Kellogg has pledged that by next year nearly 80 percent of its cereals sold in the US will be ‘good’ or ‘excellent’ sources of fiber.
The company said the move to boost the fiber content in its read-to-eat cereals is part of a commitment to improving the nutritional profile of its products.
"A year ago we changed what and how we market to children and reduced the sugar and sodium in a number of our cereals,” said David Mackay, the firm’s president and chief executive officer.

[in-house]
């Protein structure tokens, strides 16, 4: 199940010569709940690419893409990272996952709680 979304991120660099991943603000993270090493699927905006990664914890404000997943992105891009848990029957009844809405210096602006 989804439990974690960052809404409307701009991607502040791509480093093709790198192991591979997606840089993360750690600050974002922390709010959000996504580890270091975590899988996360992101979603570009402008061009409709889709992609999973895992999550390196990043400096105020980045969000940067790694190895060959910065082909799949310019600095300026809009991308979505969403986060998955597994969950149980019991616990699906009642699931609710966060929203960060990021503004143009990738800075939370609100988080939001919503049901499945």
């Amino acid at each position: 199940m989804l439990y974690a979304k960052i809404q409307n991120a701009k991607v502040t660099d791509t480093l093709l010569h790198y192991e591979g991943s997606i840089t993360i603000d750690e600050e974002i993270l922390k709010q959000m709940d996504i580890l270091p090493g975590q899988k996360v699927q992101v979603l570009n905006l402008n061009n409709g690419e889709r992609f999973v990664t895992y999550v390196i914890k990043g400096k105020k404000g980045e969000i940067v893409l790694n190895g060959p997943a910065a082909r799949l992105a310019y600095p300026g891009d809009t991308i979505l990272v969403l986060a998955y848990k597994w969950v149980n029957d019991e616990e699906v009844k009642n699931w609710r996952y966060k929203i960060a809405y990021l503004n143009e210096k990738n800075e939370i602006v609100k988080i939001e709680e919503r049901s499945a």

Consumer interest in dietary fiber has been growing with scientific studies linking increased intake to reduced risks of cancers such as colorectal and cardiovascular disease, digestive health benefits and weight management.
A 2008 International Food Information Council survey found 77 percent of people are proactively trying to consume additional fiber.